Alan Aspuru-Guzik

Alan Aspuru-Guzik

University of Toronto

Billions upon billions of molecules


Billions upon billions of molecules
The chemical space of synthetically-accessible molecules and materials is larger than the number of atoms in the visible universe. The molecules and materials required for solving many of the world’s most challenging problems lurk in that space remaining to be discovered. My passion, shared with many current and former group members and colleagues worldwide, is developing tools for navigating the uncharted waters of this chemical space as efficiently as possible. We believe that self-driving laboratories, platforms that combine artificial intelligence with automated chemical synthesis and characterization tools, maybe a solution to accelerate such exploration.
In this talk, I will discuss the use of AI for chemical design and process optimization and the critical elements of self-driving laboratories. Employing examples from our research and that of our collaborators, I will discuss using these tools to discover top-performing organic lasing compounds and organic light-emitting diodes, but self-driving laboratories have broad implications for all areas of chemistry. Finally, I connect these ideas with my other long-time passion. When quantum computers are powerful enough, they will complement the tools mentioned above by simulating molecules and materials exactly and not approximately.


Alán Aspuru-Guzik is a professor of Chemistry and Computer Science at the University of Toronto and is also the Canada 150 Research Chair in Theoretical Chemistry and a Canada CIFAR AI Chair at the Vector Institute. He is a CIFAR Lebovic Fellow in the Biologically Inspired Solar Energy program. Alán also holds a Google Industrial Research Chair in Quantum Computing. Alán is the director of the Acceleration Consortium, a University of Toronto-based strategic initiative that aims to gather researchers from industry, government and academia around pre-competitive research topics related to the lab of the future.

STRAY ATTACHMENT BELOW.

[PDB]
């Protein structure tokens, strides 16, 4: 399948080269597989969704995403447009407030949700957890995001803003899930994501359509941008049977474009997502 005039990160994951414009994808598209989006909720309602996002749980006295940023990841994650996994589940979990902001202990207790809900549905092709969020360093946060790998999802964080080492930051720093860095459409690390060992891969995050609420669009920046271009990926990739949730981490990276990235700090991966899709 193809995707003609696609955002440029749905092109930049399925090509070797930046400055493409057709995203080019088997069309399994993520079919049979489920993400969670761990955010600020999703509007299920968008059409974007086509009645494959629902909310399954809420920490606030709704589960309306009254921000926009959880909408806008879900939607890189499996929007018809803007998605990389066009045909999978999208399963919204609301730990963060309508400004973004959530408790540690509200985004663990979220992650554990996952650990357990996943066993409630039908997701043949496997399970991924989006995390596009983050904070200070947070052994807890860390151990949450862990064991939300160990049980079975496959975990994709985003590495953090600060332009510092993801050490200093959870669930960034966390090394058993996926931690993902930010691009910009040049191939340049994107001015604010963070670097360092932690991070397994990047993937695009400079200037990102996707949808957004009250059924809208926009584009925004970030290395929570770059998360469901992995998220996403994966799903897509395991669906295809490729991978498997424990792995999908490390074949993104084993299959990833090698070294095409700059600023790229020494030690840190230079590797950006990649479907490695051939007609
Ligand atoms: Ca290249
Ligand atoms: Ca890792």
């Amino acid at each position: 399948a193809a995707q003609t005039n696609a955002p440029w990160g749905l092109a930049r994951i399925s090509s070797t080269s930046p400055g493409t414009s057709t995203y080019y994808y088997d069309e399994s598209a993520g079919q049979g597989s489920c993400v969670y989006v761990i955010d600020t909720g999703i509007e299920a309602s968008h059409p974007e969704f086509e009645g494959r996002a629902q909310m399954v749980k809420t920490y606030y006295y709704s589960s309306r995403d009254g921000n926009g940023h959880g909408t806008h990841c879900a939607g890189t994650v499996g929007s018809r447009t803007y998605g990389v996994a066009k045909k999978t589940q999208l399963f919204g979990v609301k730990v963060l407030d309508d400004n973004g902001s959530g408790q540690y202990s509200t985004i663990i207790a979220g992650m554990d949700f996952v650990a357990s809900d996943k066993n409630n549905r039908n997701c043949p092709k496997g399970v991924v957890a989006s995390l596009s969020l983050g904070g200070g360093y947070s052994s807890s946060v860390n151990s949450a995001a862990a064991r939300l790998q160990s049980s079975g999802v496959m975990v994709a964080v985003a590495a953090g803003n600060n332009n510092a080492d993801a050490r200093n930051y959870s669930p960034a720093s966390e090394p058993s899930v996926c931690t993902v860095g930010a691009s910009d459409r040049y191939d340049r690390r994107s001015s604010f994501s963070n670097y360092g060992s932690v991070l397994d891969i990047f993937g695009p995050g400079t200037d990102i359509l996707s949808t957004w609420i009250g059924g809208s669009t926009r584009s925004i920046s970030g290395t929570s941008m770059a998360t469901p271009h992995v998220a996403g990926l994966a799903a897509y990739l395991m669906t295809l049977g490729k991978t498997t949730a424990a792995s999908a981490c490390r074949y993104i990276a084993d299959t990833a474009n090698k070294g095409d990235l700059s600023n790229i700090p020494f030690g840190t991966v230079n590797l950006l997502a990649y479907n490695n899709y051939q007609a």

Alán began his independent career at Harvard University in 2006 and was a Full Professor at Harvard University from 2013-2018. He received his B.Sc. from the National Autonomous University of Mexico (UNAM) in 1999 and obtained a PhD from the University of California, Berkeley in 2004, where he was also a postdoctoral fellow from 2005-2006.

Alán conducts research in the interfaces of quantum information, chemistry, machine learning and chemistry. He was a pioneer in the development of algorithms and experimental implementations of quantum computers and quantum simulators dedicated to chemical systems. He has studied the role of quantum coherence in the transfer of excitonic energy in photosynthetic complexes and has accelerated the discovery by calculating organic semiconductors, organic photovoltaic energy, organic batteries and organic light-emitting diodes. He has worked on molecular representations and generative models for the automatic learning of molecular properties. Currently, Alán is interested in automation and “autonomous” chemical laboratories for accelerating scientific discovery.

Among other recognitions, he received the Google Focused Award for Quantum Computing, the Sloan Research Fellowship, The Camille and Henry Dreyfus Teacher-Scholar award, and was selected as one of the best innovators under the age of 35 by the MIT Technology Review. He is a member of the American Physical Society and an elected member of the American Association for the Advancement of Science (AAAS) and received the Early Career Award in Theoretical Chemistry from the American Chemical Society.

Alán is editor-in-chief of the journal Digital Discovery as well as co-founder of Zapata Computing and Kebotix.

Plenary speakers

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